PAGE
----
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through a programme of pilots that we shall discuss in relation to a later group of amendments. Proceeding in   that way will ensure that our approach is evidence-based and will prevent us from introducing policies that serve one leg of the stool to the detriment of another.

Amendments Nos. 18 and 20 seek to extend the full Northern Ireland individual registration system to Great Britain, including inter alia the use of national insurance numbers. My hon. Friend the Member for   Edmonton (Mr. Love) drew the attention of the Committee to the Northern Ireland provision for three-month residency. That provision was introduced because it was feared that once an election was announced, residents of the Republic of Ireland might cross the border and register in constituencies in the north. Because Northern Ireland citizens can vote in UK elections they could then take part in such elections. There is probably consensus that that is unlikely to   happen.—[Interruption.] The hon. Member for North-East Hertfordshire is shrugging his shoulders, but it would be far-fetched to believe that there were hordes of people in the Republic of Ireland waiting to come over here so that they can take part in our elections. That scenario, however, is dealt with in the amendment.

A controversial provision in amendment No. 18 deals with national insurance numbers. In Northern Ireland, national insurance numbers are used to share data with the Department for Work and Pensions. That process allows external confirmation of a person's identity and   is useful in relation to security. It is possible, however, because Northern Ireland is relatively small—1.1 million electors—and has a centrally held register.

By contrast, Great Britain has around 43 million electors and more than 400 locally held registers. The infrastructure is therefore simply not in place for the   Northern Ireland-style use of national insurance numbers to be extended to Great Britain at this time. In that context, we believe that the collection of national insurance numbers would add nothing to security and simply deter people from registering to vote. As the hon. Member for Somerton and Frome has pointed out, many people do not know their national insurance number, and we believe that they would not take the extra step of discovering it in order to register.

When we have the co-ordinated online record of electors, which we will discuss later in Committee, we could use a national insurance system in Great Britain as in Northern Ireland. The Bill allows for such a system to be added both in pilots and at roll-out at a later date via an affirmative order, and the provision is included in clause 14.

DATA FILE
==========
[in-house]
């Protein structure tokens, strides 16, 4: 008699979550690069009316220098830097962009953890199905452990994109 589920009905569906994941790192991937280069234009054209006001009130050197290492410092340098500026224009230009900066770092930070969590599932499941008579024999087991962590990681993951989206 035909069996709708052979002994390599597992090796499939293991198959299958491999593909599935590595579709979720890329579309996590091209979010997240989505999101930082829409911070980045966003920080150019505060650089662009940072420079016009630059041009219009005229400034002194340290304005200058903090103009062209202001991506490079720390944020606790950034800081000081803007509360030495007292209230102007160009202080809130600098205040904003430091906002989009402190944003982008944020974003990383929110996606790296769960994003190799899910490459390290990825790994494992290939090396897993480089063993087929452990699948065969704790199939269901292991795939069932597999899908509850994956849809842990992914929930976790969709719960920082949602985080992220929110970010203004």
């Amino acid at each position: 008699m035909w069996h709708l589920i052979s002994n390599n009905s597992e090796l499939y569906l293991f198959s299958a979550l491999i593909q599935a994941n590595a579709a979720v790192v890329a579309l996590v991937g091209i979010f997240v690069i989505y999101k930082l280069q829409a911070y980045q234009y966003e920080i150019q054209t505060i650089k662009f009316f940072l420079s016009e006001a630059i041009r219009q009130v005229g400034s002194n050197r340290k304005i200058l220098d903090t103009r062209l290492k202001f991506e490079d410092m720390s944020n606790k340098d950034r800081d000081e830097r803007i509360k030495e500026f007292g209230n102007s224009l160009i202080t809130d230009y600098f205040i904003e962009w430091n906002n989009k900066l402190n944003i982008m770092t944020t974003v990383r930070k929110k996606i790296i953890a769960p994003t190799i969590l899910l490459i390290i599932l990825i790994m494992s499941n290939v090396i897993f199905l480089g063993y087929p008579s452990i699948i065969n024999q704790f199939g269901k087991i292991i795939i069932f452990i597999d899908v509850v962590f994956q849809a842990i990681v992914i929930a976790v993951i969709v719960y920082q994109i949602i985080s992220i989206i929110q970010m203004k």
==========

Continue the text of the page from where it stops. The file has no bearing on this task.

In short, amendments Nos. 18 and 20 would introduce a policy which, although it is not currently appropriate, could be of use in the future. However, since the Bill already provides for that possibility, and since the time is not right for its implementation, I hope that the hon. Gentleman will withdraw the amendment.

Mr. Heald: I congratulate the Minister's civil servants on the lines of argument that they have managed to construct for him, because the case is shilly-shallying and pathetic, so constructing any argument at all was a major achievement. I shall give Ministers longer to consider the matter, because the issue is important. It is
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urgent that we tackle postal-voting fraud, and what has been suggested so far is not adequate. The pilots are completely unacceptable, and it is time Ministers came up with something better—the Electoral Commission has come up with some ideas.

It is all well and good for the Minister to say, "Give way on important points", but what movement have we seen so far? The problem is urgent, and all Ministers have come up with are pathetic, potty, little pilots, which have already been tried out in a country—Northern Ireland. It will not do, and we need something better from Ministers. We shall return to the subject, when we hope that Ministers will do better. I beg to ask leave to withdraw the amendment.

Amendment, by leave, withdrawn.

Clause 13 ordered to stand part of the Bill.

Clause 14 ordered to stand part of the Bill.

Clause 15